Image: Suu Kyi photos shown at U2 concert
Niall Carson  /  AP
Images of Aung San Suu Kyi are shown during a U2 concert in Dublin, Ireland, on Monday. The concert was part of a tribute by Amnesty International, which also awarded her its highest human rights award.
updated 7/28/2009 2:05:33 PM ET 2009-07-28T18:05:33

The defense team for Myanmar democracy leader Aung San Suu Kyi delivered its final arguments Tuesday, closing the case days ahead of a verdict the Nobel laureate softly said will be "painfully obvious."

The high-profile trial that began in May has drawn international condemnation from rights activists, world leaders and celebrities who have called for her immediate release. But neither outside pressure nor the possibility of closer ties with the West have deterred the ruling junta, who appeared determined to find her guilty and keep her behind bars through elections planned for next year.

Judge Thaung Nyunt said the court will make its ruling on Friday, according to defense attorney Nyan Win. The lawyer said he preferred not to speculate on the outcome, but said "I have never seen any defendant in a political case being set free," without directly calling the case politically motivated.

The quick verdict surprised Suu Kyi's lawyers because a ruling wasn't expected until next month. Details on why the court set the earlier date were not immediately available.

5-year term possible
The detained 64-year-old Nobel Peace Prize laureate faces a possible five years in prison on charges that she violated the terms of her house arrest by harboring an uninvited American man — John William Yettaw — who swam to her lakeside home and stayed for two days.

Diplomats from the U.S., Japan, Singapore and Thailand were allowed to attend the last day of the trial Tuesday, one of the diplomats said, speaking on condition of anonymity citing embassy protocol.

Suu Kyi — who has been in detention for 14 of the past 20 years — thanked the diplomats during the hearing "for trying to promote a just outcome" but told them she was not optimistic.

"I'm afraid the verdict will be painfully obvious," Suu Kyi said, according to several diplomats who heard her comments in court.

London-based Amnesty International, in a last-minute bid to deter the junta from imposing any harsh new punishments on Suu Kyi, gave her its highest honor Monday for her defense of human rights.

U2's Bono publicly announced the award — Amnesty's Ambassador of Conscience Award — before 80,000 cheering fans at a concert Monday in Dublin. It underscored the widespread international support for her struggle to bring democracy to the military-ruled country.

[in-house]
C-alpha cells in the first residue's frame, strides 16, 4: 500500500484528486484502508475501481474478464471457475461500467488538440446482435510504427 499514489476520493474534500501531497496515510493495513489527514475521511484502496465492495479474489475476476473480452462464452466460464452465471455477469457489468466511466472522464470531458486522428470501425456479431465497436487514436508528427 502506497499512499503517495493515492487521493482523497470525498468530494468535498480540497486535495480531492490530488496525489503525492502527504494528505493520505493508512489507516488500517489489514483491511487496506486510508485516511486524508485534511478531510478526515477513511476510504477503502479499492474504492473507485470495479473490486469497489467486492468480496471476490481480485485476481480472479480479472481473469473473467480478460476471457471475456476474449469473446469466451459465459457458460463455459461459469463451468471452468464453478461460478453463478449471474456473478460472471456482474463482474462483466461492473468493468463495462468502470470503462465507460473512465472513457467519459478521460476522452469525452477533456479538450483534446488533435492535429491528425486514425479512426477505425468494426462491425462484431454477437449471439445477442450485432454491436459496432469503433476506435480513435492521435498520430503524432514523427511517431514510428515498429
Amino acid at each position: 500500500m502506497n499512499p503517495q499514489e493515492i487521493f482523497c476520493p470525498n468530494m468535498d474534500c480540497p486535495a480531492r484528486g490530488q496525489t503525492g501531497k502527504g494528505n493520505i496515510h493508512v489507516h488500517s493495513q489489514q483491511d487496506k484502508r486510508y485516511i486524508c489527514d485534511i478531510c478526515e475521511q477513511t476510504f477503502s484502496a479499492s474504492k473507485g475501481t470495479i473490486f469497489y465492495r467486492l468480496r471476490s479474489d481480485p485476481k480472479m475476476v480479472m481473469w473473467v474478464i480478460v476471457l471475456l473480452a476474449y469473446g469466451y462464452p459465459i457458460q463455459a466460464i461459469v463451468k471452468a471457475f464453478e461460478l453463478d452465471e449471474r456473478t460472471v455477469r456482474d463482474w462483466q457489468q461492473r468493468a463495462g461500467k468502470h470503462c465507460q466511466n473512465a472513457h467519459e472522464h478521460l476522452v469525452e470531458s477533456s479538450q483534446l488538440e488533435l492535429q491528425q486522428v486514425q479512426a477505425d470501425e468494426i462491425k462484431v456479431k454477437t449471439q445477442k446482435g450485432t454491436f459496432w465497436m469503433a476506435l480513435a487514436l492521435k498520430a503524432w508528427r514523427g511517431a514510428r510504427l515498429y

Suu Kyi's defense team delivered its final arguments in the trial Tuesday, a day after the prosecution closed its case.

Most defense witnesses rejected
But the defense lost its bid to put a foreign ministry official on the stand, Nyan Win said, adding that the court claimed his testimony was "not important." The court had rejected all but two of the defense's witnesses.

Her lawyers — who have not contested the facts of the case — have argued all along that the law used by authorities against Suu Kyi is invalid because it applies to a constitution abolished two decades ago. They also say that government guards stationed outside Suu Kyi's compound should be held responsible for any intrusion in her property.

Suu Kyi emerged as the country's democracy icon during a popular uprising in 1988, which was brutally suppressed by the military that has ruled the country since 1962. Her party won national elections in 1990, but Myanmar's generals refused to relinquish power.

Yettaw, meanwhile, is charged as an abettor in violating the terms of Suu Kyi's house arrest and could also be sent to prison for five years. He has pleaded not guilty, and explained in court he went to warn Suu Kyi after having a dream she would be assassinated.

The New Light of Myanmar newspaper, a junta mouthpiece, claimed Tuesday that Yettaw "illegally intruded" into Suu Kyi's home and appeared to be plotting an escape for her.

"He even left two chadors and dark sunglasses to (serve as a) disguise," the editorial said, referring to cloaks worn by women in the Middle East. "Was it aimed at taking her out of the house? There are many points to ponder."

Copyright 2009 The Associated Press. All rights reserved. This material may not be published, broadcast, rewritten or redistributed.


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